Christians have every right to send their children to a public school without being concerned that some other religious group is going to use that school as a recruiting ground. And non-Christians have every right to send their children to a public school without being concerned that Christians are going to use that school as a recruiting ground, too. It works both ways.

Why exactly is it that any Christian group would want to distribute Bibles in a public school? Why not select a private place where adults gather, such as, I don’t know, a church? If a religious group wants to recruit new members, why go to a public school? Why not go to a playground, where there’s a good chance the children’s parents will be there? (Oh, that’s it, isn’t it?)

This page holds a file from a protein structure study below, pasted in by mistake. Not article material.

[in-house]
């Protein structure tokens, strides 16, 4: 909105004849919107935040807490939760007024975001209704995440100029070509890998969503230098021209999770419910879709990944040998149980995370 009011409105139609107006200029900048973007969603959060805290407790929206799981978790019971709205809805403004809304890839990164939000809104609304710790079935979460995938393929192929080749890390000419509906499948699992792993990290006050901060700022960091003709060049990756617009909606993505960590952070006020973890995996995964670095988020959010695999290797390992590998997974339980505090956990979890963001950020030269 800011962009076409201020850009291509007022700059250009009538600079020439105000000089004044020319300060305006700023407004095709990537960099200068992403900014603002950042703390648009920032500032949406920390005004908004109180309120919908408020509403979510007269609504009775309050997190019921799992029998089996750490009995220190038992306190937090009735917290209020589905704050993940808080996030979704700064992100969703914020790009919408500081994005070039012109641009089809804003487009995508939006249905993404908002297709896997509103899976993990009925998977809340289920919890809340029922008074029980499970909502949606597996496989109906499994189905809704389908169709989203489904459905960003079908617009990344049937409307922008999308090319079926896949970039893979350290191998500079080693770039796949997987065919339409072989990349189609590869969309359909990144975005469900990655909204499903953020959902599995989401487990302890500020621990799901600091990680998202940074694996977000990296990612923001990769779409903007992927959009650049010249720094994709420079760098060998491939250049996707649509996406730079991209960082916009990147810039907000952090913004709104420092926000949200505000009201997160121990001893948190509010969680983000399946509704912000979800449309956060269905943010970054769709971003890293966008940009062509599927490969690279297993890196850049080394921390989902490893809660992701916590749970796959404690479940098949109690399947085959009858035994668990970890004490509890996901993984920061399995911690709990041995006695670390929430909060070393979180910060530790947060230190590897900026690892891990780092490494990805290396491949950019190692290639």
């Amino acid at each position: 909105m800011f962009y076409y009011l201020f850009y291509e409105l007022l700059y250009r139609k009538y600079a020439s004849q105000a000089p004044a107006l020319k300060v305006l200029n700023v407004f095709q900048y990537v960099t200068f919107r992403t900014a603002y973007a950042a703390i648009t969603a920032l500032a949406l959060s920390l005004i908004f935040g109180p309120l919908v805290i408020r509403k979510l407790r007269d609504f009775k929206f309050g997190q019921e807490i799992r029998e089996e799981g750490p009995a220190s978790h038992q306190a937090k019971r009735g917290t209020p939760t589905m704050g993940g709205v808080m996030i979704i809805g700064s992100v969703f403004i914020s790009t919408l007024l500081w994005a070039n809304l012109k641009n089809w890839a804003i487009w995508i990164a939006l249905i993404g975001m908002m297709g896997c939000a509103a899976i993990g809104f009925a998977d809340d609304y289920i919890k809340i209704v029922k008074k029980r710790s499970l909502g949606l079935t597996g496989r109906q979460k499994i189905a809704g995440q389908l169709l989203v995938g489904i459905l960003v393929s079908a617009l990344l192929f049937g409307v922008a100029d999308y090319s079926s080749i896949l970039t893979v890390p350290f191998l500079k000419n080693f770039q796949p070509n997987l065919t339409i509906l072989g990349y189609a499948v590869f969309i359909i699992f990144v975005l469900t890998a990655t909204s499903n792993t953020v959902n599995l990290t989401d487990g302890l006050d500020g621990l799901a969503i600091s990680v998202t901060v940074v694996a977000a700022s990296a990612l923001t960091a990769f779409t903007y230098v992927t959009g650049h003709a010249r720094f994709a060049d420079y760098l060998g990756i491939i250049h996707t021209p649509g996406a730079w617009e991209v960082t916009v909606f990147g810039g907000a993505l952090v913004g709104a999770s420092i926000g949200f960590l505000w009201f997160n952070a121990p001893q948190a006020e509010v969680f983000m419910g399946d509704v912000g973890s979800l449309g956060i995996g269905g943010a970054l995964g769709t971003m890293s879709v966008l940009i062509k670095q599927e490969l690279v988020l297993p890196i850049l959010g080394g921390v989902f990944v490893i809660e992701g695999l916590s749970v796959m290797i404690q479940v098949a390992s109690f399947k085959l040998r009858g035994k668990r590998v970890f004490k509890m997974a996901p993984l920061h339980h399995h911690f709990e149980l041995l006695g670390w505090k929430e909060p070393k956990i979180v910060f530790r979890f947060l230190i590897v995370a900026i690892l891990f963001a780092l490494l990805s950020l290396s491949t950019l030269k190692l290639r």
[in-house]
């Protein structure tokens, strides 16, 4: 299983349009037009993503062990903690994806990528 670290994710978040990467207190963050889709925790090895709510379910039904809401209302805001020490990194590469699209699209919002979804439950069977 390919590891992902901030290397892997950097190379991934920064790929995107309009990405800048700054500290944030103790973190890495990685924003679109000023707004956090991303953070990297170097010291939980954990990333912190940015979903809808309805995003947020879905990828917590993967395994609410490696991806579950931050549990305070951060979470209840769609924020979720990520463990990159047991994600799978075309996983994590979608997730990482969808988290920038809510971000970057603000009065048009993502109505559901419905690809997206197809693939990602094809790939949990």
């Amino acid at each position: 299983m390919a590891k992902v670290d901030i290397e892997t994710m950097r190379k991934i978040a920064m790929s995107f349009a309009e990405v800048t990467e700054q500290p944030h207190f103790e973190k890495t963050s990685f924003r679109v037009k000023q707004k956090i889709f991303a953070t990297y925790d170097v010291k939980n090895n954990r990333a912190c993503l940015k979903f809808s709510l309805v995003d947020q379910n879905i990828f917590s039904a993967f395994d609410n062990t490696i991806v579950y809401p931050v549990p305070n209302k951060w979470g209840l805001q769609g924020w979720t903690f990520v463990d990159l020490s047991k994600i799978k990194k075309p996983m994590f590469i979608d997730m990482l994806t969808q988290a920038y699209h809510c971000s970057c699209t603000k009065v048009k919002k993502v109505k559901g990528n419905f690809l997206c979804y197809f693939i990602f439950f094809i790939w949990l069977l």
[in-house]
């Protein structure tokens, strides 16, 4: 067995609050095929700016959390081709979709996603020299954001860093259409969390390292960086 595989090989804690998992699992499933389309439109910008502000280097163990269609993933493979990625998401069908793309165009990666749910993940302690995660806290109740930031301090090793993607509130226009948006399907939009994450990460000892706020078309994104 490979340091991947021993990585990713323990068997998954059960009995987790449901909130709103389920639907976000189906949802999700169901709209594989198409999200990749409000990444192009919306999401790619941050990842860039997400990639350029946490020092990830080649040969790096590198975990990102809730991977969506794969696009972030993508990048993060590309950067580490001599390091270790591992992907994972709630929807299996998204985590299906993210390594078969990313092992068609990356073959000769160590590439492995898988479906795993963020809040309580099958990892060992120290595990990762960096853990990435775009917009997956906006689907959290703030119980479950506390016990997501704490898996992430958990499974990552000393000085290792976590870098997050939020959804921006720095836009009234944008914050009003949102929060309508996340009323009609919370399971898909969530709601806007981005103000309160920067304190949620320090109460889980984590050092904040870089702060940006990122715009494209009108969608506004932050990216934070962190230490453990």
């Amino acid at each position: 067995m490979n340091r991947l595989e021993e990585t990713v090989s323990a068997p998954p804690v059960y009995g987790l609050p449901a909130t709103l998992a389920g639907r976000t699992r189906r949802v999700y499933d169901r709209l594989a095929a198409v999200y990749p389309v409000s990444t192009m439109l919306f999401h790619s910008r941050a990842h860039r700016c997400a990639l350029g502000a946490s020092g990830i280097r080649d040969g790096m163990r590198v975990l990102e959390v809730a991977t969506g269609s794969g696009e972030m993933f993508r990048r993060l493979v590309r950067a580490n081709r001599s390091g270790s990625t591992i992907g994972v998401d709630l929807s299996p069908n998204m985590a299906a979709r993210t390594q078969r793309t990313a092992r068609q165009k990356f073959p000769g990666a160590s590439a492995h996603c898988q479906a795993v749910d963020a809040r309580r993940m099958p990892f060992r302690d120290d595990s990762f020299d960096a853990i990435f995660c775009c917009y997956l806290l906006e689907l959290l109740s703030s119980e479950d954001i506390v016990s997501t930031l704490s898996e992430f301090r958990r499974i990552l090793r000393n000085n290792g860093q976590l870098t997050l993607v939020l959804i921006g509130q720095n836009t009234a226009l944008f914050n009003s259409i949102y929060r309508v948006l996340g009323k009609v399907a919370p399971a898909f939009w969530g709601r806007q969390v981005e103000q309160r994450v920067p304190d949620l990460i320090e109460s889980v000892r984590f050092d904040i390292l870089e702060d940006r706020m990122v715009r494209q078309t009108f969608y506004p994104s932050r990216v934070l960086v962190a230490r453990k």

Give credit where it’s due: Jehovah’s Witnesses (who are not seeking to distribute their materials in public schools) at least have the integrity to knock on doors and speak to adults about their faith. They don’t come after your children when you’re not looking.

The way I see it, the solution is not that difficult. If you don’t want state resources co-opted to promote every religion, you stand against state resources being co-opted to promote any religion (including atheism). Problem solved.

Recommended reading: Dear Oklahoma: Satanists don’t actually believe in Satan.